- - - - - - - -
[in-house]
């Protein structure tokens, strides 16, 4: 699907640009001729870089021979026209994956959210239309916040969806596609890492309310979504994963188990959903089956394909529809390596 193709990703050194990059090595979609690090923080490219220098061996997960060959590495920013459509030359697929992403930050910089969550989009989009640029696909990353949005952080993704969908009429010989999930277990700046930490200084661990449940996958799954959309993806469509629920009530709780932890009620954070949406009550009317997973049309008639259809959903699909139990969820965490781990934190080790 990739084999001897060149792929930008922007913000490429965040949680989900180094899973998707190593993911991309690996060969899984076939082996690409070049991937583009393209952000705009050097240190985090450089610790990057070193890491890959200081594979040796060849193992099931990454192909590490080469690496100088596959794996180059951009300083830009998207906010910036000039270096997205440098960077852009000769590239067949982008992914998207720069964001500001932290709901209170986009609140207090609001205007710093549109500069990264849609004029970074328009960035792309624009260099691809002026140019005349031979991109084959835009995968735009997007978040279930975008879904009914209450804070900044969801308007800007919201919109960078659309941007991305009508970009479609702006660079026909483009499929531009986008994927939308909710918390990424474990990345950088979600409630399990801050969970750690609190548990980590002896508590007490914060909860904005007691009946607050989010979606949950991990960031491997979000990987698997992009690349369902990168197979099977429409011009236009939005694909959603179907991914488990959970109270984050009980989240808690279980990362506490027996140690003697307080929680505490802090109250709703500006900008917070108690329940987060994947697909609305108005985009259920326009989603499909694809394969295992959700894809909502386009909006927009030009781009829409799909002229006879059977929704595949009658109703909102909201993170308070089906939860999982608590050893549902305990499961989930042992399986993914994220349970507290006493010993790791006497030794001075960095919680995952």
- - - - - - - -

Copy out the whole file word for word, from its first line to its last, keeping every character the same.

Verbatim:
[in-house]
């Protein structure tokens, strides 16, 4: 699907640009001729870089021979026209994956959210239309916040969806596609890492309310979504994963188990959903089956394909529809390596 193709990703050194990059090595979609690090923080490219220098061996997960060959590495920013459509030359697929992403930050910089969550989009989009640029696909990353949005952080993704969908009429010989999930277990700046930490200084661990449940996958799954959309993806469509629920009530709780932890009620954070949406009550009317997973049309008639259809959903699909139990969820965490781990934190080790 990739084999001897060149792929930008922007913000490429965040949680989900180094899973998707190593993911991309690996060969899984076939082996690409070049991937583009393209952000705009050097240190985090450089610790990057070193890491890959200081594979040796060849193992099931990454192909590490080469690496100088596959794996180059951009300083830009998207906010910036000039270096997205440098960077852009000769590239067949982008992914998207720069964001500001932290709901209170986009609140207090609001205007710093549109500069990264849609004029970074328009960035792309624009260099691809002026140019005349031979991109084959835009995968735009997007978040279930975008879904009914209450804070900044969801308007800007919201919109960078659309941007991305009508970009479609702006660079026909483009499929531009986008994927939308909710918390990424474990990345950088979600409630399990801050969970750690609190548990980590002896508590007490914060909860904005007691009946607050989010979606949950991990960031491997979000990987698997992009690349369902990168197979099977429409011009236009939005694909959603179907991914488990959970109270984050009980989240808690279980990362506490027996140690003697307080929680505490802090109250709703500006900008917070108690329940987060994947697909609305108005985009259920326009989603499909694809394969295992959700894809909502386009909006927009030009781009829409799909002229006879059977929704595949009658109703909102909201993170308070089906939860999982608590050893549902305990499961989930042992399986993914994220349970507290006493010993790791006497030794001075960095919680995952």